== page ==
Borders Group Inc. had losses totaling more than $50 million for February and March as it filed for Chapter 11 bankruptcy protection and began closing a third of its stores.

In papers filed Friday with the U.S. Bankruptcy Court in Manhattan, Borders reported a $28.3 million loss for February and a $24.3 million loss for March. Borders filed for Chapter 11 bankruptcy Feb. 16 and began liquidating many of its stores days later.

The financial statements reflect "the impact of our actions, such as the closure of 226 underperforming stores, to position our business for sustainable growth and profitability," Borders Chief Executive Mike Edwards said Monday. "On a month-to-month basis, we are pleased that our cost-reduction initiatives have contributed to reduced losses and these remain a major focus for us."

Borders has closed 200 of the 642 stores it operated when it filed for bankruptcy protection and expects to shut the remaining locations on the closure list by the end of this month.

The losses reported in court papers come on top of the $299 million loss Borders reported on revenue of $2.25 billion for its 2010 fiscal year that ended Jan. 21.

The financial statements filed Friday are part of monthly operating reports Borders is required to file with the bankruptcy court.

Borders, the nation's second-largest brick-and-mortar bookseller, has suffered losses in recent years as it struggled to compete with Internet-only retailers such as Amazon.com Inc. AMZN -3.18% Amazon.com Inc. U.S.: Nasdaq $323.00 -10.62 -3.18% April 4, 2014 4:00 pm Volume (Delayed 15m) : 12.50M AFTER HOURS $321.65 -1.35 -0.42% April 4, 2014 7:59 pm Volume (Delayed 15m): 33,892 P/E Ratio 547.46 Market Cap $148.34 Billion Dividend Yield N/A Rev. per Employee $634,714 04/06/14 Yahoo Makes New Push Into Vide... 04/05/14 Navy Drones With a Mind of The... 04/04/14 Amazon Teases Home Barcode Sca... More quote details and news » and digital books and e-readers. Those factors and the inability to refinance its debt led Borders to file for Chapter 11 protection.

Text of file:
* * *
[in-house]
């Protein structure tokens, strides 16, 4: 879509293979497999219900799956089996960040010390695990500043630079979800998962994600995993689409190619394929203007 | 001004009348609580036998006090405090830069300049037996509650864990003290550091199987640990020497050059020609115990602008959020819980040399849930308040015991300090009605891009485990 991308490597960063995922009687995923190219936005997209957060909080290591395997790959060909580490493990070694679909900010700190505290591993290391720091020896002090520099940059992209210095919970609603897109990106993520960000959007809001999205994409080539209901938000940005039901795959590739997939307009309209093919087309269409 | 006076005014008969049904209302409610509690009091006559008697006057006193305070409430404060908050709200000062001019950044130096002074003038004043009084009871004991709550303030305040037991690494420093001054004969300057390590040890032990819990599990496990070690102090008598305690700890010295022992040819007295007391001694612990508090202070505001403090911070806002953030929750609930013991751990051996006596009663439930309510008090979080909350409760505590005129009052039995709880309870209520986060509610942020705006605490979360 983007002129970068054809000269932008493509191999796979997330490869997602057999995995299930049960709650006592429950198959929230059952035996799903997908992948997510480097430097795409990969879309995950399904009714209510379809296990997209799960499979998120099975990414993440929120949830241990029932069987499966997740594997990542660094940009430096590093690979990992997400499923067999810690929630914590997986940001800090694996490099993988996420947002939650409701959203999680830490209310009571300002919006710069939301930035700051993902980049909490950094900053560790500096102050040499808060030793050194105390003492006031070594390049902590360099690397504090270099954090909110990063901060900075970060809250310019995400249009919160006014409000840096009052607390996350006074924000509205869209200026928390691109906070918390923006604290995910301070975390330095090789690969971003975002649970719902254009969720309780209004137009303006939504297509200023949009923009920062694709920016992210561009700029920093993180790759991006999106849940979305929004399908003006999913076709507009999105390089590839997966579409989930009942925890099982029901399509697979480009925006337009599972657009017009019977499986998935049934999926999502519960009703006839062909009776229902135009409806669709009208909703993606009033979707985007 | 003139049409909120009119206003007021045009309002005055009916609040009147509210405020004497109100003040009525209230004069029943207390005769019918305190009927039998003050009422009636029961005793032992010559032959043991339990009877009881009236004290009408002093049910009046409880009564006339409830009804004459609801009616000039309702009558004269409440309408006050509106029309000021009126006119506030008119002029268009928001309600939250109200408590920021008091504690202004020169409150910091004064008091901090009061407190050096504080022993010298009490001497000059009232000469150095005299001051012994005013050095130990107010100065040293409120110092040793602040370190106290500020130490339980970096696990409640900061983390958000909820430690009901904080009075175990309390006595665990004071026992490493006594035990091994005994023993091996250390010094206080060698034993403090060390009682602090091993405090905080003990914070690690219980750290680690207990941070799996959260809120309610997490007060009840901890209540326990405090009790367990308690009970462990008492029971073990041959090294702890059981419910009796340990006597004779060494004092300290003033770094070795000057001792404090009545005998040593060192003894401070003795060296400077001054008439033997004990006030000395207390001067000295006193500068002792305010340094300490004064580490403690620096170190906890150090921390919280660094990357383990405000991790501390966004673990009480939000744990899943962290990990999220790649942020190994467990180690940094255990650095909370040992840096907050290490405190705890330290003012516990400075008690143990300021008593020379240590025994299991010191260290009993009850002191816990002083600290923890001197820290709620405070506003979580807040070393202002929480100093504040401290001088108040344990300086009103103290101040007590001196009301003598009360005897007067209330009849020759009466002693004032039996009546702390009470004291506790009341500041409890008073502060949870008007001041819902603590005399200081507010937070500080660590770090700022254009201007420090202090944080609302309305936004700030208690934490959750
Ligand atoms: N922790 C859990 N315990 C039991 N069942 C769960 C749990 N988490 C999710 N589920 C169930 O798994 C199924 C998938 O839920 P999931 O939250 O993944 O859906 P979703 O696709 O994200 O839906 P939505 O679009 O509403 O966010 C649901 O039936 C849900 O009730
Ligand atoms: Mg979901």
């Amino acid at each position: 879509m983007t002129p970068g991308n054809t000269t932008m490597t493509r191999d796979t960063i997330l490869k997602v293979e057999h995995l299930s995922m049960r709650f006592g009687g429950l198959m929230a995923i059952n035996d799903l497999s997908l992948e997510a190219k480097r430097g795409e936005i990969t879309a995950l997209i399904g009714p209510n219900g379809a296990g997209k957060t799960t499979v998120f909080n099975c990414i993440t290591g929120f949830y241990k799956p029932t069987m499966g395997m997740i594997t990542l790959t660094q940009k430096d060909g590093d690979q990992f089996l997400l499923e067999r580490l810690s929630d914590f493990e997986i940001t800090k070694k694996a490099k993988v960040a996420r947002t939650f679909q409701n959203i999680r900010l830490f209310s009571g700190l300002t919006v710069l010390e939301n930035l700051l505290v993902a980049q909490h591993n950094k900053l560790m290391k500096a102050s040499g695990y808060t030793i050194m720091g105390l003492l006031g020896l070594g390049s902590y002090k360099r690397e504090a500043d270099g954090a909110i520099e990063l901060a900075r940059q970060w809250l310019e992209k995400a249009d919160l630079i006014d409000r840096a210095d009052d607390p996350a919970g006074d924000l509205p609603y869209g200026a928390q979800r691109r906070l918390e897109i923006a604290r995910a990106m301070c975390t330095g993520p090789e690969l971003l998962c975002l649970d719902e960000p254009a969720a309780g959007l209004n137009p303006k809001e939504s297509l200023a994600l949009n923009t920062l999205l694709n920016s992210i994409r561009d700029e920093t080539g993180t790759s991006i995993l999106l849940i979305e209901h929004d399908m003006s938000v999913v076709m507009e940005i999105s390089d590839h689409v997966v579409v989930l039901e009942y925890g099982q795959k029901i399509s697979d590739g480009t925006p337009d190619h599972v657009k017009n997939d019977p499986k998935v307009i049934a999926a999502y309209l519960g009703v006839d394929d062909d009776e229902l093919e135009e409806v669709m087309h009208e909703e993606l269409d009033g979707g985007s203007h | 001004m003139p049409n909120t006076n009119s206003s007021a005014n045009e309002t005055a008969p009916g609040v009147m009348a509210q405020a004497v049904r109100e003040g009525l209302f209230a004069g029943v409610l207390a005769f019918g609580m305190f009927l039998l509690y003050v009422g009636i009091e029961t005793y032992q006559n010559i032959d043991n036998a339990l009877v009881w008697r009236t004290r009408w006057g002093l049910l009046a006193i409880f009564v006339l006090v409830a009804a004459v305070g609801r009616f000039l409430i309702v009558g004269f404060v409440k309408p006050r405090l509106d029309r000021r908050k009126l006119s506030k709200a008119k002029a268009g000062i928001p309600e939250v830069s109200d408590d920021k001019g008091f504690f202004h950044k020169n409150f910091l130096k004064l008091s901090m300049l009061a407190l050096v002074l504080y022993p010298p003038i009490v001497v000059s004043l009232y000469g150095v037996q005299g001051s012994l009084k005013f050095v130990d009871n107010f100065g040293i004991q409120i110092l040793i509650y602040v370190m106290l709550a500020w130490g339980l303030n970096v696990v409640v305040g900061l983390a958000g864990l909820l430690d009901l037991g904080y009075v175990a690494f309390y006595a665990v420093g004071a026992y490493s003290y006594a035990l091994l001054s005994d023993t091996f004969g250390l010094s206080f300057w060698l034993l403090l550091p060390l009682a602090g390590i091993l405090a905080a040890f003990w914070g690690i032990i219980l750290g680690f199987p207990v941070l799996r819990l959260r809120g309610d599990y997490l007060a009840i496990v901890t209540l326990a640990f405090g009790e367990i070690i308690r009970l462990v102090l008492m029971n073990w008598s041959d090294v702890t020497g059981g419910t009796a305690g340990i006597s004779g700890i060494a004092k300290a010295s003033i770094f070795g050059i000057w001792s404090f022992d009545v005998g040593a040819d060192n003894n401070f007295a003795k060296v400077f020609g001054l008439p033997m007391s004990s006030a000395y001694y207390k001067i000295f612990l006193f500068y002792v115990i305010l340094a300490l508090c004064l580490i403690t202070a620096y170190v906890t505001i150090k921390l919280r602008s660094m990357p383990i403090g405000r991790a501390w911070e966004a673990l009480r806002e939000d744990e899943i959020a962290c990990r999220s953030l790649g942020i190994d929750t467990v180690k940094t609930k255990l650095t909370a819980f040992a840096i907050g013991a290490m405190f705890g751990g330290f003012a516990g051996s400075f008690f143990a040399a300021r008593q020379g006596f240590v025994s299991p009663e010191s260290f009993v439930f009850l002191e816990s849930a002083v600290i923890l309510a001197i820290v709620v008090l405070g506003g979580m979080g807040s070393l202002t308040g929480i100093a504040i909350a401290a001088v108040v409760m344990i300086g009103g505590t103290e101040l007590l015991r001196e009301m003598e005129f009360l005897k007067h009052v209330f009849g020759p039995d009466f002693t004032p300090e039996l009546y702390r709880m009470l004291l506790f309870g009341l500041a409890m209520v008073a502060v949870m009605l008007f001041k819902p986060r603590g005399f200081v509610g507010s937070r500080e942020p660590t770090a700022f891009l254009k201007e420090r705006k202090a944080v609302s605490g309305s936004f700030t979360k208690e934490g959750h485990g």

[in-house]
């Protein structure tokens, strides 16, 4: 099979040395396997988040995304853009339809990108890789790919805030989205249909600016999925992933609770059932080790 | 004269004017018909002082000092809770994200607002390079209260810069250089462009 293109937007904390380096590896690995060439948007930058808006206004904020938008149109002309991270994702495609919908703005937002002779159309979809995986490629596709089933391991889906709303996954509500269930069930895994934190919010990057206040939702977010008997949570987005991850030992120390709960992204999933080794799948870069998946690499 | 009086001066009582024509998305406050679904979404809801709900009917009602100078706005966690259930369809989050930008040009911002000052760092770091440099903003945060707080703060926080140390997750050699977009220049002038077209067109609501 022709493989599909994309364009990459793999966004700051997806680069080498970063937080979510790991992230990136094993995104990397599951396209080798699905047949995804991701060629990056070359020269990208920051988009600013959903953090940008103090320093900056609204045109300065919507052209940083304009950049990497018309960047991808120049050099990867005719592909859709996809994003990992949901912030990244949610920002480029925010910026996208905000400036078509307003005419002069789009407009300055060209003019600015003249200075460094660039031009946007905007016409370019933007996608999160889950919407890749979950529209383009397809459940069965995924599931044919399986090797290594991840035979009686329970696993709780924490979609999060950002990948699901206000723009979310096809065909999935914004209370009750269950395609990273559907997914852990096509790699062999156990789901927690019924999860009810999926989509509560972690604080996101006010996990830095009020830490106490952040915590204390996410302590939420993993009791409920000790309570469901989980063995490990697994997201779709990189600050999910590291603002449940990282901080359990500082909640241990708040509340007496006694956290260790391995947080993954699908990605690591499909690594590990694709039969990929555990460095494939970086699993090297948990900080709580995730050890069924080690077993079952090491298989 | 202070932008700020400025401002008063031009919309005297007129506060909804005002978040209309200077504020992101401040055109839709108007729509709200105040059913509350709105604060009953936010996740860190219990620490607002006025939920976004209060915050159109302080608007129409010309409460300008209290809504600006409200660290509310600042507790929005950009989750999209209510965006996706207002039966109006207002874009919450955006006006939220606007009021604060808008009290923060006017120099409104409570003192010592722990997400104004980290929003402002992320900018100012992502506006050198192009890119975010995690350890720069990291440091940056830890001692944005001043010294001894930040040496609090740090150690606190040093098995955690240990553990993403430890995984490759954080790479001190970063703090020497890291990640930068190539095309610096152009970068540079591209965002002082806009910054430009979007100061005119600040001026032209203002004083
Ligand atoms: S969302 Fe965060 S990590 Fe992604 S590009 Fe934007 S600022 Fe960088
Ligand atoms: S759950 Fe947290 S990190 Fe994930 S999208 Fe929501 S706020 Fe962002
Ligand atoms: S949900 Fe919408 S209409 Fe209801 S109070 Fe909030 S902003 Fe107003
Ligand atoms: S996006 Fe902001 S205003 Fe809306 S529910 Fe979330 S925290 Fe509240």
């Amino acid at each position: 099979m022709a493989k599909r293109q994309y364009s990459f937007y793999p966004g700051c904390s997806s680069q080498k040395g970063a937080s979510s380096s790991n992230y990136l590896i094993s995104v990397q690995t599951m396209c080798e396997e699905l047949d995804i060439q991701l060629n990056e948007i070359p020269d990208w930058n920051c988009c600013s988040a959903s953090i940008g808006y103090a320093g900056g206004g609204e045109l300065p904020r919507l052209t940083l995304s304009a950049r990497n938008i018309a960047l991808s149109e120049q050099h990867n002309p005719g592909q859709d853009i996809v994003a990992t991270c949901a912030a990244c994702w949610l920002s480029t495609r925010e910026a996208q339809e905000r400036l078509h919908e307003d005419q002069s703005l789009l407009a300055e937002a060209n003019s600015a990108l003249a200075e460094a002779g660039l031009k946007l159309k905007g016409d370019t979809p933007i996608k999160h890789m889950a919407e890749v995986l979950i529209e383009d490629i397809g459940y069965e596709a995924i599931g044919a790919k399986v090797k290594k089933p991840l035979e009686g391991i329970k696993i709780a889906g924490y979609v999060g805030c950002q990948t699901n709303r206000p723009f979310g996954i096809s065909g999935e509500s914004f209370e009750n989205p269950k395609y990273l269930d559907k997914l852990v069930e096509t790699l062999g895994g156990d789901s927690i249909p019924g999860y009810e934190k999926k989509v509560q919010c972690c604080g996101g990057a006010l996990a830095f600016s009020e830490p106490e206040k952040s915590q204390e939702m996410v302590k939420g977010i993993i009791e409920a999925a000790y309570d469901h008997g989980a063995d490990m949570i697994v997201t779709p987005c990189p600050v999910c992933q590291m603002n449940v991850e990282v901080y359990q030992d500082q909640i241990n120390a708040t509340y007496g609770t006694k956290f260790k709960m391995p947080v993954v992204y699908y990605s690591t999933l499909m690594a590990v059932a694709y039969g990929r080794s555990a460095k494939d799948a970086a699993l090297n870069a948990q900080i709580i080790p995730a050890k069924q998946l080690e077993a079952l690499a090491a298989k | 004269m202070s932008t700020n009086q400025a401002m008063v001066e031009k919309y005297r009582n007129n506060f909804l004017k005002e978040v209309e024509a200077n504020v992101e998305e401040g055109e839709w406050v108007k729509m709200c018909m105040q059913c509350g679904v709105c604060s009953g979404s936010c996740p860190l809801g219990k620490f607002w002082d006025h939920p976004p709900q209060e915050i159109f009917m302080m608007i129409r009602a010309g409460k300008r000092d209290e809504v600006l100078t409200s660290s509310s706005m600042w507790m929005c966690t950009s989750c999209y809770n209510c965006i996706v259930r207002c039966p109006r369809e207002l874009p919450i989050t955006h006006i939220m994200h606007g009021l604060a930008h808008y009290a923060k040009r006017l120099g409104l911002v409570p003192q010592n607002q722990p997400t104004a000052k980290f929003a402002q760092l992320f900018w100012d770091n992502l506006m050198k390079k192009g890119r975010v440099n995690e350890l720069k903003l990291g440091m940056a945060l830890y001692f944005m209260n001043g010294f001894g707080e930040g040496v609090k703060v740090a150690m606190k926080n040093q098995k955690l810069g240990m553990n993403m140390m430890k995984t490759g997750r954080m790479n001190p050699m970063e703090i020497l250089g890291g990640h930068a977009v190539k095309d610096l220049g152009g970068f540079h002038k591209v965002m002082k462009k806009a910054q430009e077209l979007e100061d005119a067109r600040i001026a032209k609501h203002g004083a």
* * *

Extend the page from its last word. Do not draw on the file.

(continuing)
According to the financial statements filed with the court, revenue in February and March held steady, coming in at $165.5 million and $165.2 million, respectively.

Sales at Borders-run stores fell 28% between February and March as the company shut many locations. A corresponding increase in "other revenue"--mainly amounts paid by liquidators running the store-closing sales--made up the difference.

Last month, financial projections filed with the court showed that Borders expects its annual revenue to fall to $1.5 billion following its emergence from bankruptcy.

The declining sales numbers reflect the smaller number of stores, although Borders executives have promised the company will continue to push into digital books and other growing sectors of the publishing industry.

Mr. Edwards said that in February and March the company showed "improved sales trends in key categories" such as children's products, its Borders Rewards program and online sales.

The financial statements also show that the company's assets and debts are declining as it becomes a smaller retailer.

Borders reported assets of $845.8 million and debts of $1.05 billion as of March 26. In its bankruptcy petition, Borders listed assets of $1.28 billion and liabilities of $1.29 billion as of Dec. 25, 2010.

The Ann Arbor, Mich., company's cash and inventory holdings fell from the end of February to the end of March, but so did its outstanding payroll and borrowing obligations.